“We Will Not Do Duty Any Longer for Seven Dollars per Month”

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He was five feet seven inches tall, according to these Army documents. Eyes black, hair black, complexion black. He was illiterate—hardly surprising since it was against the law in South Carolina to teach a slave to read, and any black found in possession of a pencil and paper was liable to flogging. He was twenty-three years old when he died.

On Walker’s death certificate his occupation was given not as “servant” but as “pilot.” In his last appeal for mercy, just three weeks before his execution, he said that he had served six months as pilot on an armored gunboat, the USS Montauk. This implies, surely, that he knew the region well; it also implies a certain intelligence, energy, and eagerness to serve the Union cause.

Walker may be the anonymous exslave who turned up in a report by Comdr. John L. Worden, captain of the Montauk, about the blockading fleet’s venture up the Big Ogeechee River to attack Fort McAllister in Georgia early in 1863. “I learned through the medium of a contraband, who had been employed upon these waters as a pilot, the position of the obstructions below the fort … ,” Worden wrote on February 2,1863. “This information, with the aid of the contraband, whom I took on board, enabled me to take up a position nearer the fort in the next attack upon it.” The Montauk accomplished little in its exchange of gunfire with Fort McAllister, but it discovered the Confederate raider Nashville, a paddle-wheeled merchant steamer that had been newly outfitted with cannon, lying aground near the fort. “A few well directed shells determined the range,” Worden reported on February 28, “and soon we succeeded in striking her with XI-inch and XV-inch shells.” The Nashville caught fire, then exploded. But a Confederate torpedo blew a hole in the Montauk and nearly sank it before its engineer could patch the leak. We know no details of Walker’s role in all this, only that he proudly stated in his appeal: “I also destroyed the rebel steamer Nashville in the Big Ogeeche [sic] River….”

One day in April 1863 Walker got a pass to return home and visit his family—he had a wife named Rebecca—and there he heard that a third regiment of South Carolina blacks was being organized. He knew that his job as a pilot exempted him from conscription, but the cause called out to him. To join the Union infantry in combat must have seemed better than being just a river pilot. “On the promise solemnly made by some who are now officers in my regiment,” he later said, “that I should receive the same pay and allowances as were given to all soldiers in the U.S. Army, [I] voluntarily entered the ranks.”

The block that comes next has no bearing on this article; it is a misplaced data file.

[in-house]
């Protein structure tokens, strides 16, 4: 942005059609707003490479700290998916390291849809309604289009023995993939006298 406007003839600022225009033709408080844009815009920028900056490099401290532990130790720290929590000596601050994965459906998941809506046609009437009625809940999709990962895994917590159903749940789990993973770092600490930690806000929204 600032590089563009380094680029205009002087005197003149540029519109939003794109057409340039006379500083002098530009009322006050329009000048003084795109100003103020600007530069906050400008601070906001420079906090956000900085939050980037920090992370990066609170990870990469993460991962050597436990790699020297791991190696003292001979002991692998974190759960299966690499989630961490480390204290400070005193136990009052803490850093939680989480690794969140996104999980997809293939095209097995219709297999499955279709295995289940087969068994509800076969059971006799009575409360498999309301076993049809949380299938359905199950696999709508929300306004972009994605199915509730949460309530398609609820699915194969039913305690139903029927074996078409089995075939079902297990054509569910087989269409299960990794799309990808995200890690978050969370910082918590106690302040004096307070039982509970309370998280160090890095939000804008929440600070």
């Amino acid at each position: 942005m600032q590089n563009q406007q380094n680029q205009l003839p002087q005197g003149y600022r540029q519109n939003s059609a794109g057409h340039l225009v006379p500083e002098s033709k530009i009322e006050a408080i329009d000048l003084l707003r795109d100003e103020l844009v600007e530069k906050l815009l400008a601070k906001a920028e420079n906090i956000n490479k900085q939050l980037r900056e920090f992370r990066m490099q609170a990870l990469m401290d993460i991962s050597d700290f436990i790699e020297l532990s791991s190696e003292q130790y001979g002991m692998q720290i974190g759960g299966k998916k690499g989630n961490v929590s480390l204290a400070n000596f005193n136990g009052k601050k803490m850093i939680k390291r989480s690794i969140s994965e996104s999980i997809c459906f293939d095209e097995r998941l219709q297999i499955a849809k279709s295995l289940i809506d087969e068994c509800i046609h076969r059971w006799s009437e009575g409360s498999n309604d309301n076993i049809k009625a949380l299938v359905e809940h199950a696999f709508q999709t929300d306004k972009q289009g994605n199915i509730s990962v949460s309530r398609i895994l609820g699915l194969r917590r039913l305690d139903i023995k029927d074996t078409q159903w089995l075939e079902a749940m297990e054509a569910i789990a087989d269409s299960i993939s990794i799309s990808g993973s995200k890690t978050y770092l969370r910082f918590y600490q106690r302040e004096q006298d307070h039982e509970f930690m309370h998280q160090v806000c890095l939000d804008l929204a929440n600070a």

Not quite. He was enrolled as a sergeant from the start, on April 24, 1863, and that also implies that he had a certain quality of self-possession, authority, leadership, some quality unusual for an illiterate ex-slave of twenty-three. It did not earn him any extra pay, however. All black recruits received the same seven dollars per month, regardless of rank. And they soon found that their white officers could be as harsh as any slavemasters. “For an account of the treatment that has been given to the men of the 3rd Regt S.C. Vols by a large majority of their officers,” Walker declared at his court-martial, “nine-tenths of those now in service there will be my witness that it has been tyrannical in the extreme.” Walker’s judgment was corroborated, after his death, in a statement by a Col. P. P. Browne of the provost marshal’s office, about some other blacks accused of taking part in Walker’s “mutiny.” All his interrogations, said Colonel Browne, led him to the conclusion “that during the summer and fall of 1863 … the regiment … was under bad management and in a greatly demoralized condition; … that several of the officers who had most to do with these men have either been dismissed [from] the service or are under charges which will cause their dismissal;…that being made up of South Carolina Slaves their great ignorance of their duties and responsibilities as Soldiers led them to commit errors which more intelligent men would have avoided; … that the officers or the Regiment were [more] to blame than the men.”

Sergeant Walker, eager and enthusiastic, signed up for three years’ service in April 1863. By that August, just four months later, he was embittered, quarrelsome, insubordinate. The indictment listed several instances of “mutinous conduct” that occurred long before the protest demonstration about equal pay. The first specification charged that on August 23 he did “join in a mutiny, at Seabrook Wharf [in Hilton Head], when on detail, and go away to camp when ordered not to do so by 1st Lieut. Geo. W. Wood.” The second specification charged that Walker “did use threatening language, such as ‘I will shoot him,’ meaning 1st Lieut. Geo. W. Wood. This he said in a loud voice, so as to be heard all over camp, having, at the same time, a gun in his hand.”